Do we know, or have a good idea, what language the historical Buddha (Siddhārtha Gautama) spoke. I've just assumed it is Pali but a moment's thought tells me this is probably wrong since the Pali canon was written hundreds of years after the Buddha died. If we know what language he spoke do we know if this language had a wide geographical area and if it is likely that he would have preached in this language or would he have used one more associated with religious practice.

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    Modern Magahi, ancient Ardhamagadhi aka Magadhi Prakrit, and Pali are much more similar to each other than e.g. Russian to Ukrainian, or Spanish to Portuguese. All basically sound like mumbled/corrupted dialects of Sanskrit. So whichever vernacular Buddha spoke was more or less the same language as his students spoke, especially considering that his wanderings were pretty much limited to western Bihar / eastern Uttar Pradesh area.
    – Andriy Volkov
    Sep 7, 2014 at 18:12

4 Answers 4


The Pali Canon was compiled hundreds of years after the Buddha, but we know from comparative studies that the bulk of the material contained in it (and for that matter, the Suttas of the other schools) does go back quite a ways.

As for the language, that's a hard thing to answer. From a linguistic standpoint, Pali seems to be a blend of several eastern and western dialects together with some Sanskrit. Some have hypothesized that it is some form of an old trade language, something that people in different parts of northern India would have known how to speak in order to talk with people from other regions, and others think that this mixture of dialects was done later to harmonize the texts. In any case, it's a rather tricky question and rather unclear if it would have really been commonly spoken in that region of India in the time of the Buddha due to the presence of western features in Pali.

Whatever the Buddha spoke it was probably closely related either to the language of Kosala or something related to Magadhi.


The Buddha is believed to have spoken Magahi. The relationship to Pali is discussed articles relating to Prakrit and Magadhi Prakrit.


The answer for this seems debatable, this is what I found in Vinaya, The Khandaka rules translated by Thanissaro Bhikku page 89,

Cv.V.33.1 reports the efforts of two brahman bhikkhus who set the Buddha’s teachings to meter after objecting to the fact that bhikkhus who had gone forth from different clans, different nationalities, different families were spoiling the Buddha’s words by putting it in “own dialect.” The Buddha however forbade that his teachings be set to meter, and allowed that they be learned by each in “own dialect.” There are two controversies surrounding these two rules. The first is over the meaning of own dialect. The Commentary insists that it means the Buddha’s own dialect, and that therefore the Dhamma must be memorized in Pali.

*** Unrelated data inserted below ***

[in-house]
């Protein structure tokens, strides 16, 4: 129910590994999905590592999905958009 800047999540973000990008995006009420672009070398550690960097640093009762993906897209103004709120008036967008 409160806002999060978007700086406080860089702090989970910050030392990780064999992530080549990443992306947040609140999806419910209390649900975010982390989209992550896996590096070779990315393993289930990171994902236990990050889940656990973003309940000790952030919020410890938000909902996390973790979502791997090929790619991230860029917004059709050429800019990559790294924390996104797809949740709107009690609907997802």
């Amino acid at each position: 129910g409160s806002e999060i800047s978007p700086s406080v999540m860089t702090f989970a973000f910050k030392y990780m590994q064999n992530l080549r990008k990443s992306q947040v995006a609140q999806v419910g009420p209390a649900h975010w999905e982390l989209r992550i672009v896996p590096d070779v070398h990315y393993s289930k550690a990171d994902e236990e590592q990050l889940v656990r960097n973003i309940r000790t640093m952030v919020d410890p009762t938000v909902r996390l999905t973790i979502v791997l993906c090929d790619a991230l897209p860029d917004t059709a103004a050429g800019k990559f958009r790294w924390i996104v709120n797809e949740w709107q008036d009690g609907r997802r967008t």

According to the commentary it seems Buddha's dialect is Pali. But Thanissaro Bhikku argues that epigraphic evidence suggests Pali is not Buddha's dialect. It is said to be the dialect of Ven. Mahinda, king Asoka's son, who came to Sri Lanka. So it must be either Magadhi or Pali which are said to have many similarities.


The short answer is we don't know and there is debate on the topic. However, it is likely that, as the Buddha taught in various locations to various audiences, he spoke in local dialects or languages (or perhaps had interpreters). Some believe that there was mutual intelligibility to some of the dialects or languages. Also, the Buddha clearly had different audiences, some more literate or educated than others. Languages used by the educated might have been used for some audiences, but not for others.

In reality, it doesn't matter as what we do have is Pali language written in Sinhala script some 500 years after the Buddha died.

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